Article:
He said that the evaluation instrument was validated by a number of Florida educators and a team of "nationally known experts in the field of teacher effectiveness."
Mr. Peterson also rebutted charges that the evaluation instrument was developed "hastily," pointing out that he and other researchers had been working on it long before the state adopted the master-teacher program. "While we don't consider the instrument beyond need for further investigation, there is substantial evidence of its reliability and validity," Mr. Peterson said.
"As a group of independent researchers, we were concerned that the instruments used to evaluate teacher performance were of a general nature, lacked connections with the research literature on teacher effectiveness, and that the users in most cases received no training."
Mr. Peterson said he "could not speculate on the reasons for the imbalance until we've had an opportunity to conduct further study."
Reconsideration of Program
According to Representative Hazouri, a Democrat from Jacksonville, the evaluation results compel the legislature to "rethink" the program during the next three weeks.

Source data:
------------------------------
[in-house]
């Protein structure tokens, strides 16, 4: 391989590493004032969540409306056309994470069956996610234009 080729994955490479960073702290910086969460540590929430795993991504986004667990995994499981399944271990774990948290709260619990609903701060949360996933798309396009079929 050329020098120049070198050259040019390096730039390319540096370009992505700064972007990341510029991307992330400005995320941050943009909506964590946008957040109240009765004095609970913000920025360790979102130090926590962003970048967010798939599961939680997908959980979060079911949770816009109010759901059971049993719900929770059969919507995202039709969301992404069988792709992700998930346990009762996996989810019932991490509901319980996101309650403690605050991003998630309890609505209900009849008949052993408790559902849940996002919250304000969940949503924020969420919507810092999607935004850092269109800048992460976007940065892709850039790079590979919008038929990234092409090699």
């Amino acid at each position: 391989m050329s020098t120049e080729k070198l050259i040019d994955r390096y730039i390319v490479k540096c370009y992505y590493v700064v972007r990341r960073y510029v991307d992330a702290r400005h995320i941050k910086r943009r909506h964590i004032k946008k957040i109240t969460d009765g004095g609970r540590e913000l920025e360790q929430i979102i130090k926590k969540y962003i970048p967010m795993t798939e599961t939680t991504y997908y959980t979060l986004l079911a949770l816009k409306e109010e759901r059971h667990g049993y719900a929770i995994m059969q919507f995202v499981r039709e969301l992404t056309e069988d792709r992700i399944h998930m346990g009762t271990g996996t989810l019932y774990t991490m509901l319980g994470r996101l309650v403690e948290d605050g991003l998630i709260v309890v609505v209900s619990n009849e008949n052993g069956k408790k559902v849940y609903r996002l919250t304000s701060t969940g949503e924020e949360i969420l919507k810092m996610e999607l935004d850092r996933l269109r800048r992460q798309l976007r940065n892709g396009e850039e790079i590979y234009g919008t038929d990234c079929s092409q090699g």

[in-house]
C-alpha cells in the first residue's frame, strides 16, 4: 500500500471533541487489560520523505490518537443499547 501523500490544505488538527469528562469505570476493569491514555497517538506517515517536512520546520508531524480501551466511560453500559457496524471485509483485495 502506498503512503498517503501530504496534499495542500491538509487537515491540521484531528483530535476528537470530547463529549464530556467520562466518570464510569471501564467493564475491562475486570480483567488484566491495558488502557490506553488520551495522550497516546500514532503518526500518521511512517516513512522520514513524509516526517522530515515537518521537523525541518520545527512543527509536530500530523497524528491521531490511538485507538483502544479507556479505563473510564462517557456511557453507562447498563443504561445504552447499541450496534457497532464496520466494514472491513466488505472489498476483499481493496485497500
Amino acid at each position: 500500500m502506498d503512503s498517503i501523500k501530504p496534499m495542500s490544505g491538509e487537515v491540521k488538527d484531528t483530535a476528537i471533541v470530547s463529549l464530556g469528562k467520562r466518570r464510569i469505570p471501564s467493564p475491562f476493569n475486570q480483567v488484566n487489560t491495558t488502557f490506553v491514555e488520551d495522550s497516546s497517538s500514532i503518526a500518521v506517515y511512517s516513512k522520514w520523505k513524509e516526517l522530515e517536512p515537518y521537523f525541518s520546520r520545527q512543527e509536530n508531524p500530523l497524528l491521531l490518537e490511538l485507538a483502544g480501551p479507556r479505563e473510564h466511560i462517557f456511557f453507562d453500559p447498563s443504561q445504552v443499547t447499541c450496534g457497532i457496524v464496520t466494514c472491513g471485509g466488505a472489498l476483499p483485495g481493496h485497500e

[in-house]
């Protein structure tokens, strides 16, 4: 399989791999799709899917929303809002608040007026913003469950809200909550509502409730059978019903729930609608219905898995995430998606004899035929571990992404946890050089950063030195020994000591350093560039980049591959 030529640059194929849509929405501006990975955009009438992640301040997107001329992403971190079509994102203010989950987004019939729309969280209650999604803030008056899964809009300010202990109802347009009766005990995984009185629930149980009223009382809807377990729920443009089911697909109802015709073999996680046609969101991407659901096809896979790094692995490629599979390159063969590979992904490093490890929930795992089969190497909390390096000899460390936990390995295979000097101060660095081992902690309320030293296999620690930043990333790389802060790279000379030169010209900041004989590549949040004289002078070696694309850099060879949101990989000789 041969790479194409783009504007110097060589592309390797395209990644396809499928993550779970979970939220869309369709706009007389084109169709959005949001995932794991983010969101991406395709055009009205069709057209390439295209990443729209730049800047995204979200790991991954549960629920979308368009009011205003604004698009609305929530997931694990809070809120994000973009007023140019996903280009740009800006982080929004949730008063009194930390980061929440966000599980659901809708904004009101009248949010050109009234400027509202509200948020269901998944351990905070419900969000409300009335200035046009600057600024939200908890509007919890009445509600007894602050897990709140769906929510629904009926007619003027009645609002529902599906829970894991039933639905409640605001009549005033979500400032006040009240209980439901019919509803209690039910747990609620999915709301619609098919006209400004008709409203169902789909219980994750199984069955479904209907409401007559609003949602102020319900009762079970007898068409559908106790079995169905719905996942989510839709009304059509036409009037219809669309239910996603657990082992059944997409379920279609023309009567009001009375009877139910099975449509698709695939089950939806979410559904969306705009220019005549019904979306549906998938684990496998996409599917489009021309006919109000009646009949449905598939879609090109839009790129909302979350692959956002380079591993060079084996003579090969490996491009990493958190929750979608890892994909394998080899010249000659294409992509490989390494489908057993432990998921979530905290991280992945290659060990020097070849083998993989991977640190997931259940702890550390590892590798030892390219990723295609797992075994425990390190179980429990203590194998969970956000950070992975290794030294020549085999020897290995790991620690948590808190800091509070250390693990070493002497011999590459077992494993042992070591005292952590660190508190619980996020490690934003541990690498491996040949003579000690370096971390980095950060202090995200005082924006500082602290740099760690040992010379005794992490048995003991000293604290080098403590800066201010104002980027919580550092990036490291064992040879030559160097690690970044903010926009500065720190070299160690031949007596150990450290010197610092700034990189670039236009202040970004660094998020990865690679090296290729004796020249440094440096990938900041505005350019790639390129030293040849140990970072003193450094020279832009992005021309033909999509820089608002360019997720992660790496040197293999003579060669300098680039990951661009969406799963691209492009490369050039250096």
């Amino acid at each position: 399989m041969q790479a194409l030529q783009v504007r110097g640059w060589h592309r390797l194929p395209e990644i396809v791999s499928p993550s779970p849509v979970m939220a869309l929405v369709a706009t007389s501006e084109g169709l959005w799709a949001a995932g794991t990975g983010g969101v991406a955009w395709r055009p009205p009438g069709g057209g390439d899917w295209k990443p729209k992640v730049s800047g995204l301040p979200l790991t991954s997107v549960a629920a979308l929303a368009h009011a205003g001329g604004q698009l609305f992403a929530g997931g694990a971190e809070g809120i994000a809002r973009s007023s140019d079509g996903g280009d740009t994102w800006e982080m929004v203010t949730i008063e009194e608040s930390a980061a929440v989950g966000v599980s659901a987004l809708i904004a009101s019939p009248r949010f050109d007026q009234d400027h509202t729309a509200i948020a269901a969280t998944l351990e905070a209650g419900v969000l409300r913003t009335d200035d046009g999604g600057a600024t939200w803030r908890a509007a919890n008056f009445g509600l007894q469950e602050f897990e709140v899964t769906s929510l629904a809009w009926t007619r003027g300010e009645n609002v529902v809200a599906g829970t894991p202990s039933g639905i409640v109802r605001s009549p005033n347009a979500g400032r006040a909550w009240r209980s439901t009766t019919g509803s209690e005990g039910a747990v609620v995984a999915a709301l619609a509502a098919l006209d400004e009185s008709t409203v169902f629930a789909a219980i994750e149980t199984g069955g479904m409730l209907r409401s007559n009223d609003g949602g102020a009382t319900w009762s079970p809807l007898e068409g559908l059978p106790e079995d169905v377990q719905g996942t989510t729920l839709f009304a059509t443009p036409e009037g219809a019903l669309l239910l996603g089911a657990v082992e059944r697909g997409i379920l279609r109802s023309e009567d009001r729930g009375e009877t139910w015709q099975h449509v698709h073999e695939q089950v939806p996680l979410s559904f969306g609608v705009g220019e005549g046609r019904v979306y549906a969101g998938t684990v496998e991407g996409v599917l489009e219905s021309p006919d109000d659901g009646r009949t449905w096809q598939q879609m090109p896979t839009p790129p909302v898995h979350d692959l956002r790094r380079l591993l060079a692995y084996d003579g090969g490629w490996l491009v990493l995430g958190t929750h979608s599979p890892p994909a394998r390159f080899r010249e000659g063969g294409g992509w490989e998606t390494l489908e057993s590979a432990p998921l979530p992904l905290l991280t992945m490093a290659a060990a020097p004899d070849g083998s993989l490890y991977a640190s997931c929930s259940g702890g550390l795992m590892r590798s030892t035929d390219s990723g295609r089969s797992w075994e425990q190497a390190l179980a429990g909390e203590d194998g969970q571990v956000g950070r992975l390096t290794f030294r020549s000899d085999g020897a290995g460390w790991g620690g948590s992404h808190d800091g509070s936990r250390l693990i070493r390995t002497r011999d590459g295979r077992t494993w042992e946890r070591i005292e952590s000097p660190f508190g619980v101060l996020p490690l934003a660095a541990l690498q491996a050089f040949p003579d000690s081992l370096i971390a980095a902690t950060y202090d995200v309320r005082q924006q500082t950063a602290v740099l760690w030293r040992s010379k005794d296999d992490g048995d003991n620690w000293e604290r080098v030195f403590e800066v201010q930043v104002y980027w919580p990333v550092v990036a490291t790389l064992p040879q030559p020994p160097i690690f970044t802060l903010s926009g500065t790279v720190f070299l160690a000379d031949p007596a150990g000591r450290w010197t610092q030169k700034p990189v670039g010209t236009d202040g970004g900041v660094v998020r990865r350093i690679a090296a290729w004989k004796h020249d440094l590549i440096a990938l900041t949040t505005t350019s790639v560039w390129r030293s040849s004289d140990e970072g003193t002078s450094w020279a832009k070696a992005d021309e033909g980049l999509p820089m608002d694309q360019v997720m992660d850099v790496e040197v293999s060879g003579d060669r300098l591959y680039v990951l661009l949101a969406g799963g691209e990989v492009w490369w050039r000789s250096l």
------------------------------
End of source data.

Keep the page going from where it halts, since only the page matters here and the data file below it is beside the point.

"I know that we have excellent teachers here and that those who are in the upper quartile are excellent," he said. "But they also are some of the luckiest. It's easier to be a winner in the Reader's Digest sweepstakes than to be a merit teacher."
He predicted that the legislature will provide funds for the bonuses of the teachers who qualify for the program this year but that in its next session the legislature will "review alternatives, such as career ladders."
"I think the biggest problem of all right now is morale," he said. "This is not undoing education in Florida, but it has given an already overburdened teaching force an even greater burden."